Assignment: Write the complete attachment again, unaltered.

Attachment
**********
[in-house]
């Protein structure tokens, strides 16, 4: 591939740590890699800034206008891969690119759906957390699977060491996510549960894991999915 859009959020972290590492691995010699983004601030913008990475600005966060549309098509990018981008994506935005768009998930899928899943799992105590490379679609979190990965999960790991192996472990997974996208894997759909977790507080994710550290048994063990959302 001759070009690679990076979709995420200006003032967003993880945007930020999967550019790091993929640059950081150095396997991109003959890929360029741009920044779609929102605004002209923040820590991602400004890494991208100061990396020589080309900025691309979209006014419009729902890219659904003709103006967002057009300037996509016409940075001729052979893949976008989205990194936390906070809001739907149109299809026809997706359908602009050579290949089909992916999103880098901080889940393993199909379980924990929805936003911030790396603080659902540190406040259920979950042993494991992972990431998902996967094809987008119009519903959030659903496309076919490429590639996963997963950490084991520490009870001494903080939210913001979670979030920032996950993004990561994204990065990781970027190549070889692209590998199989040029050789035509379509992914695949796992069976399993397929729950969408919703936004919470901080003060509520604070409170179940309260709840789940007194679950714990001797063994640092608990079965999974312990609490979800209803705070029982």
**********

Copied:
[in-house]
């Protein structure tokens, strides 16, 4: 591939740590890699800034206008891969690119759906957390699977060491996510549960894991999915 859009959020972290590492691995010699983004601030913008990475600005966060549309098509990018981008994506935005768009998930899928899943799992105590490379679609979190990965999960790991192996472990997974996208894997759909977790507080994710550290048994063990959302 001759070009690679990076979709995420200006003032967003993880945007930020999967550019790091993929640059950081150095396997991109003959890929360029741009920044779609929102605004002209923040820590991602400004890494991208100061990396020589080309900025691309979209006014419009729902890219659904003709103006967002057009300037996509016409940075001729052979893949976008989205990194936390906070809001739907149109299809026809997706359908602009050579290949089909992916999103880098901080889940393993199909379980924990929805936003911030790396603080659902540190406040259920979950042993494991992972990431998902996967094809987008119009519903959030659903496309076919490429590639996963997963950490084991520490009870001494903080939210913001979670979030920032996950993004990561994204990065990781970027190549070889692209590998199989040029050789035509379509992914695949796992069976399993397929729950969408919703936004919470901080003060509520604070409170179940309260709840789940007194679950714990001797063994640092608990079965999974312990609490979800209803705070029982």